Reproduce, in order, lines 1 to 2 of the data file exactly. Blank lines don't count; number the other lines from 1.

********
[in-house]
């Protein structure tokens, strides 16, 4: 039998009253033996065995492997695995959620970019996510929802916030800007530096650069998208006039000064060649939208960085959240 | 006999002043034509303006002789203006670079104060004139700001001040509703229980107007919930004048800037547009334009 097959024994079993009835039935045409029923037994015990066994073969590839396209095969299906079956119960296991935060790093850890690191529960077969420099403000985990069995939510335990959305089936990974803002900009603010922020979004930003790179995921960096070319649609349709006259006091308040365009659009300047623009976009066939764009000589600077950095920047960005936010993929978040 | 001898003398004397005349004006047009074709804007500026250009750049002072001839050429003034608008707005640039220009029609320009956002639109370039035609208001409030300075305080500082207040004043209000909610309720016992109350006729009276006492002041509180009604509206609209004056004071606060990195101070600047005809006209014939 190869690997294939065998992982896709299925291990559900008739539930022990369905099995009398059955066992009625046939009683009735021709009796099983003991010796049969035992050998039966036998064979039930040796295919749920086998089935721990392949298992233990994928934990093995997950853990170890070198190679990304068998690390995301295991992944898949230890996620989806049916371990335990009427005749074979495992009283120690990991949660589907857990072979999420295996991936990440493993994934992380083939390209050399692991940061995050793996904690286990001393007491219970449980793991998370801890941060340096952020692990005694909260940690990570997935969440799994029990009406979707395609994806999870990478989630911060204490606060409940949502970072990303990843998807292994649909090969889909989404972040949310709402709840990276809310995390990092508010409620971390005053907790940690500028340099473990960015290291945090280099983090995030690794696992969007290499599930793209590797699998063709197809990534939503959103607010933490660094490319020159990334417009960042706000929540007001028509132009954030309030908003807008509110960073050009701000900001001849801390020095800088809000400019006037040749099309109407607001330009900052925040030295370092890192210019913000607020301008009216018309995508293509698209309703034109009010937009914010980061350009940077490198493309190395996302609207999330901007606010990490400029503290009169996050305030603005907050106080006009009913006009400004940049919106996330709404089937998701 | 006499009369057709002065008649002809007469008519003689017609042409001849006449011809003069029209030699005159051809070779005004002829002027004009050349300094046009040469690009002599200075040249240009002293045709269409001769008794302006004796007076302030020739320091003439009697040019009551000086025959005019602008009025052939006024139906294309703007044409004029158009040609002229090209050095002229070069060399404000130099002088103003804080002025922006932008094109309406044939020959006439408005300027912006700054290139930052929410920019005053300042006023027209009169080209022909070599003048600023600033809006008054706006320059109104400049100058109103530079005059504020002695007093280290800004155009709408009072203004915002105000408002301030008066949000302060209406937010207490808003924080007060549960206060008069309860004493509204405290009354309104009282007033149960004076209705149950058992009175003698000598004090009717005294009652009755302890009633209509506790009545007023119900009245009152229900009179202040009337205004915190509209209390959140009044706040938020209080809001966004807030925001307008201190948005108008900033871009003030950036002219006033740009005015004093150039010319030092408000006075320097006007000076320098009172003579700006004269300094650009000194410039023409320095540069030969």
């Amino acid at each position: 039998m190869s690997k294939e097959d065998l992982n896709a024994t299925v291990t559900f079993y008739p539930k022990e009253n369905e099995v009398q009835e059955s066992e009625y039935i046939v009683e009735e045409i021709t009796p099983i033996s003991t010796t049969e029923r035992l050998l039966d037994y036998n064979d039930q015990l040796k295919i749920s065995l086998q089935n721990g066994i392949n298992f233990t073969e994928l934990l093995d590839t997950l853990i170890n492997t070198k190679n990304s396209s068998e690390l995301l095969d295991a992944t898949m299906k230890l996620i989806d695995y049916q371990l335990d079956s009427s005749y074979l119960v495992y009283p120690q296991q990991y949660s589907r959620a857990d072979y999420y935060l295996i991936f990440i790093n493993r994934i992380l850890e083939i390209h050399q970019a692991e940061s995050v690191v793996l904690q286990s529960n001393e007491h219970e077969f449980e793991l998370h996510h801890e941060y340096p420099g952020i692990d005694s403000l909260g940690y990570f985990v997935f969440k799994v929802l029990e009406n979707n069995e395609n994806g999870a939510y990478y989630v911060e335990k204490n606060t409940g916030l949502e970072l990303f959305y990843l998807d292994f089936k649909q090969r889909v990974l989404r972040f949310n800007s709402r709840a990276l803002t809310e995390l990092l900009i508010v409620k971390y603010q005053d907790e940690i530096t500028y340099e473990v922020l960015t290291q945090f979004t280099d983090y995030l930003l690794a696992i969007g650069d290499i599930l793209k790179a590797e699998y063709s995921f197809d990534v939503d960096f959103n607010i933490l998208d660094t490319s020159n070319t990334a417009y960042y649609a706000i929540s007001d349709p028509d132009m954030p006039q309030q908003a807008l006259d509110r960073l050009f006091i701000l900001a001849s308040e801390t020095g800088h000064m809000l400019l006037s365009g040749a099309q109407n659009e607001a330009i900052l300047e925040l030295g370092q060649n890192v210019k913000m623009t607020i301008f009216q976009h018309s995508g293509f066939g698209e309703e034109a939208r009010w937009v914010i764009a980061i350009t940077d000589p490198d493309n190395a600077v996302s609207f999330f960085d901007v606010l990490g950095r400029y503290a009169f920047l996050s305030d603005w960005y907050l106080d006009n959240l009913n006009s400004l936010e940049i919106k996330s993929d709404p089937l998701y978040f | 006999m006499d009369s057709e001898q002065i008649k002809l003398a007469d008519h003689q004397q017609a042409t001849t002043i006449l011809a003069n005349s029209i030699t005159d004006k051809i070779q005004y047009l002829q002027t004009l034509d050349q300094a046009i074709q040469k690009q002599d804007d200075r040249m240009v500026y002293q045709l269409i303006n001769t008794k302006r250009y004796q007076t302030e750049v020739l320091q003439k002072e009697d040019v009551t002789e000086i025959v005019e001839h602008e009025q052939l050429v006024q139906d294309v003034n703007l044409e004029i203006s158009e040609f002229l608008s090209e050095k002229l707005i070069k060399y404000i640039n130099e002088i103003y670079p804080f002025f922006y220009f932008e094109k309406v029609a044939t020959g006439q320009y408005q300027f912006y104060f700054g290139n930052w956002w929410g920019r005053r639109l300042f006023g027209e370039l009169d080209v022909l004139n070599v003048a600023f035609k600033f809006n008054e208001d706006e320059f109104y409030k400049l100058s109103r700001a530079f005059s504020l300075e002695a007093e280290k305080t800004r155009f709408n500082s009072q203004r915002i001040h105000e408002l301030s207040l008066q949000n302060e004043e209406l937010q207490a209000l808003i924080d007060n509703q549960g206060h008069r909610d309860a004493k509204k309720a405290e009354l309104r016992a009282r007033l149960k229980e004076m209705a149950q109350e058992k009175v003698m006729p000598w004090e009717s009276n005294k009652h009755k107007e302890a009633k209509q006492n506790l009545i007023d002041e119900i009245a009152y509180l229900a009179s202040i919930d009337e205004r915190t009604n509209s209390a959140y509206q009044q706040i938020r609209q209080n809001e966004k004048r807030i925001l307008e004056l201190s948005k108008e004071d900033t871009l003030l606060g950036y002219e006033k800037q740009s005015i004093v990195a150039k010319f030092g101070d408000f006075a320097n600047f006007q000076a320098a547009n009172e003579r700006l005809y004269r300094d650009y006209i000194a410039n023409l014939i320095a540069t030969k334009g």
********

[in-house]
């Protein structure tokens, strides 16, 4: 039998009253033996065995492997695995959620970019996510929802916030800007530096650069998208006039000064060649939208960085959240 | 006999002043034509303006002789203006670079104060004139700001001040509703229980107007919930004048800037547009334009 097959024994079993009835039935045409029923037994015990066994073969590839396209095969299906079956119960296991935060790093850890690191529960077969420099403000985990069995939510335990959305089936990974803002900009603010922020979004930003790179995921960096070319649609349709006259006091308040365009659009300047623009976009066939764009000589600077950095920047960005936010993929978040 | 001898003398004397005349004006047009074709804007500026250009750049002072001839050429003034608008707005640039220009029609320009956002639109370039035609208001409030300075305080500082207040004043209000909610309720016992109350006729009276006492002041509180009604509206609209004056004071606060990195101070600047005809006209014939 190869690997294939065998992982896709299925291990559900008739539930022990369905099995009398059955066992009625046939009683009735021709009796099983003991010796049969035992050998039966036998064979039930040796295919749920086998089935721990392949298992233990994928934990093995997950853990170890070198190679990304068998690390995301295991992944898949230890996620989806049916371990335990009427005749074979495992009283120690990991949660589907857990072979999420295996991936990440493993994934992380083939390209050399692991940061995050793996904690286990001393007491219970449980793991998370801890941060340096952020692990005694909260940690990570997935969440799994029990009406979707395609994806999870990478989630911060204490606060409940949502970072990303990843998807292994649909090969889909989404972040949310709402709840990276809310995390990092508010409620971390005053907790940690500028340099473990960015290291945090280099983090995030690794696992969007290499599930793209590797699998063709197809990534939503959103607010933490660094490319020159990334417009960042706000929540007001028509132009954030309030908003807008509110960073050009701000900001001849801390020095800088809000400019006037040749099309109407607001330009900052925040030295370092890192210019913000607020301008009216018309995508293509698209309703034109009010937009914010980061350009940077490198493309190395996302609207999330901007606010990490400029503290009169996050305030603005907050106080006009009913006009400004940049919106996330709404089937998701 | 006499009369057709002065008649002809007469008519003689017609042409001849006449011809003069029209030699005159051809070779005004002829002027004009050349300094046009040469690009002599200075040249240009002293045709269409001769008794302006004796007076302030020739320091003439009697040019009551000086025959005019602008009025052939006024139906294309703007044409004029158009040609002229090209050095002229070069060399404000130099002088103003804080002025922006932008094109309406044939020959006439408005300027912006700054290139930052929410920019005053300042006023027209009169080209022909070599003048600023600033809006008054706006320059109104400049100058109103530079005059504020002695007093280290800004155009709408009072203004915002105000408002301030008066949000302060209406937010207490808003924080007060549960206060008069309860004493509204405290009354309104009282007033149960004076209705149950058992009175003698000598004090009717005294009652009755302890009633209509506790009545007023119900009245009152229900009179202040009337205004915190509209209390959140009044706040938020209080809001966004807030925001307008201190948005108008900033871009003030950036002219006033740009005015004093150039010319030092408000006075320097006007000076320098009172003579700006004269300094650009000194410039023409320095540069030969």